This sweet resemble to original pasta dish is one such Shrove Tuesday invention. Strands of tagliatelle are deep-fried, and then coated in honey. This is a popular dessert throughout Bologna. It can also be topped with sugar, cinnamon or lemon zest.
This directly translates to “English Soup,” but it actually refers to the Italian version of English trifle. During the 16th century, the rulers of Ferarra met with Elizabethan statesmen from England, and this contact introduced them to the delicious custardy dessert. The Italian diplomats fell in love with it, and attempted to make it using local ingredients. The Emilian version consists of pan di spagna (sponge cake), or savoiardi (finger biscuits), thick custard and Alchermes, an aromatic herb liqueur.
These are just a few of the dishes you will discover on a gastronomic journey of Emilia-Romagna. Its culinary legacy is sometimes rustic, but also elegant and refined – and is considered one of the best in all of Italy.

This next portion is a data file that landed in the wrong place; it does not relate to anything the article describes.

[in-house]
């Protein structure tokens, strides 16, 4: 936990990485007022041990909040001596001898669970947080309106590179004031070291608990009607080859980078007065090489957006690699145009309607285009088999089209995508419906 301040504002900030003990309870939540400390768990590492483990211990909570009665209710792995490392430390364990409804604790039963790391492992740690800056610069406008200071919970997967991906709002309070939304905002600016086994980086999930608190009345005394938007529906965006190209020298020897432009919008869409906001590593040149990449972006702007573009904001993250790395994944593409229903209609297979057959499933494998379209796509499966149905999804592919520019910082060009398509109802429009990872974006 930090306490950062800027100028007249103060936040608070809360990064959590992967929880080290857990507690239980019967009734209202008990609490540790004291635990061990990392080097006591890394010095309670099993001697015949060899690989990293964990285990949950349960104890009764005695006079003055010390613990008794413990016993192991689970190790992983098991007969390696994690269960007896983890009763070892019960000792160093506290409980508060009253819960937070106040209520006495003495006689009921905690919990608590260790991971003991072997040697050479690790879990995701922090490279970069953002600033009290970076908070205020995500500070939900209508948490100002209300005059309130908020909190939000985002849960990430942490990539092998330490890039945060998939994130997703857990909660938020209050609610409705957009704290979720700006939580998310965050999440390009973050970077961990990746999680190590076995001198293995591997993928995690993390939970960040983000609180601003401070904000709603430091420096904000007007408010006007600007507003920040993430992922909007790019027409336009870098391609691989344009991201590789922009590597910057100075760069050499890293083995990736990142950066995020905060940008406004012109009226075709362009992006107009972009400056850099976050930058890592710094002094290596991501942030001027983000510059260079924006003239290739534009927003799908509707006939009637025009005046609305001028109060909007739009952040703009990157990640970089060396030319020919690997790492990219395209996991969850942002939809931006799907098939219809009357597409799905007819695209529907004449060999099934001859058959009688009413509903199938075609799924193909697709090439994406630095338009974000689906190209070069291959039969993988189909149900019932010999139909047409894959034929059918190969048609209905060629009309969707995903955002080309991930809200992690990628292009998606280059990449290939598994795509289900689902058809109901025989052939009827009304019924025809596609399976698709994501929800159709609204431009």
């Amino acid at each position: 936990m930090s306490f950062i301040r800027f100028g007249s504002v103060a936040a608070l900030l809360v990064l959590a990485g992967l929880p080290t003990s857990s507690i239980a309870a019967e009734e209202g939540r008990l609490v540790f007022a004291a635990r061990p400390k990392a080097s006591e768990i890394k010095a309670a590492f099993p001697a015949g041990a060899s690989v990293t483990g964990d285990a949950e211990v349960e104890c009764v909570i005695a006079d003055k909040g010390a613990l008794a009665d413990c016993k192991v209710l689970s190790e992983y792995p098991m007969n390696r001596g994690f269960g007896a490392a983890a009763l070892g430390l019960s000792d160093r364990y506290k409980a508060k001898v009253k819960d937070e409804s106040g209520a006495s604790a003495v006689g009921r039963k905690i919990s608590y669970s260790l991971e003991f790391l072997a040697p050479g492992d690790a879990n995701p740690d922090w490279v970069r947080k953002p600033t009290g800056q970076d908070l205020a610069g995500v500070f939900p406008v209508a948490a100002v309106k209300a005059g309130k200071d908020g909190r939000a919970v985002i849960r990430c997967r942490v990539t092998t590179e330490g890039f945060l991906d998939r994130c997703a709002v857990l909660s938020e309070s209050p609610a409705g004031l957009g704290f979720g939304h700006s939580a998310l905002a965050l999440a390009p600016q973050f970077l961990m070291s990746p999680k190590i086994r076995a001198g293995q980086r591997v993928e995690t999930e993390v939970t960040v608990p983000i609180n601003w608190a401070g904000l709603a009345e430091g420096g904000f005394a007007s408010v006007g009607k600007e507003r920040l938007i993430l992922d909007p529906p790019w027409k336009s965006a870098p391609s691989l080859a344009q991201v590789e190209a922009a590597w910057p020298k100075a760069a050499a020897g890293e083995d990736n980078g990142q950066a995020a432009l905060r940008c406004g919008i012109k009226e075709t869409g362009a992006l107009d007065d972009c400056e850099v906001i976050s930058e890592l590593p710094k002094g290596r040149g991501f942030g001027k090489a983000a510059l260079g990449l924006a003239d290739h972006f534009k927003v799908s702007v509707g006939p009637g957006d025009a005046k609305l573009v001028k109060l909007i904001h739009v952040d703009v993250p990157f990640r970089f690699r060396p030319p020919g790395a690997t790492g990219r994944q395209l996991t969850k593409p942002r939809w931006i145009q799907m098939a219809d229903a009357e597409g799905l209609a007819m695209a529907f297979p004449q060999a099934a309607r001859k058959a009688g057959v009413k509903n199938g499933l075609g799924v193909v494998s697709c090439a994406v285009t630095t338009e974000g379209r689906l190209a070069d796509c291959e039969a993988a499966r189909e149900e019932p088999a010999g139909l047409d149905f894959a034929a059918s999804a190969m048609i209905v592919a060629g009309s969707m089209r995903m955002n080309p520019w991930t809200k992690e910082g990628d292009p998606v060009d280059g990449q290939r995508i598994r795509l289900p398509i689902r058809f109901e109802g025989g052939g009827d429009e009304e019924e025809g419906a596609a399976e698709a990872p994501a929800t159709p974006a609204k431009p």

A meal in Italy is not finished without a shot of your favourite digestive. In Modena we have the dark and aromatic Nocino made from unripe walnuts which are steeped into pure alcohol, and sugar. The liquid is aged into oak or hash barrels for a minimum of 6 years. In Parma you will be likely to be served Barniolino. This liqueur is made from the berry of the wild growing hawthorn berries steeped into alcohol and sugar. The liquid has hints of strawberry and cherries with a pleasant bitterness.
Wines of Emilia Romagna.
Wines in the region and often sparkling red, this is unique characteristic of our products. In fact Lambrusco (Modena) and Gutturnio (Piacenza) are wines that in the tradition where double fermented in their bottles. This would give rise to a first alcoholic fermentation and then a second one which gives the bubbles to the wine. Lambrusco is a wine that is enjoyed young, often the year after the harvest, and it certainly lends itself to accompany the rich local cuisine. Remember that the perfect lambrusco is a dry wine, with an evanescent froth, purple in colour (Grasparossa variety) with hints of violet flowers.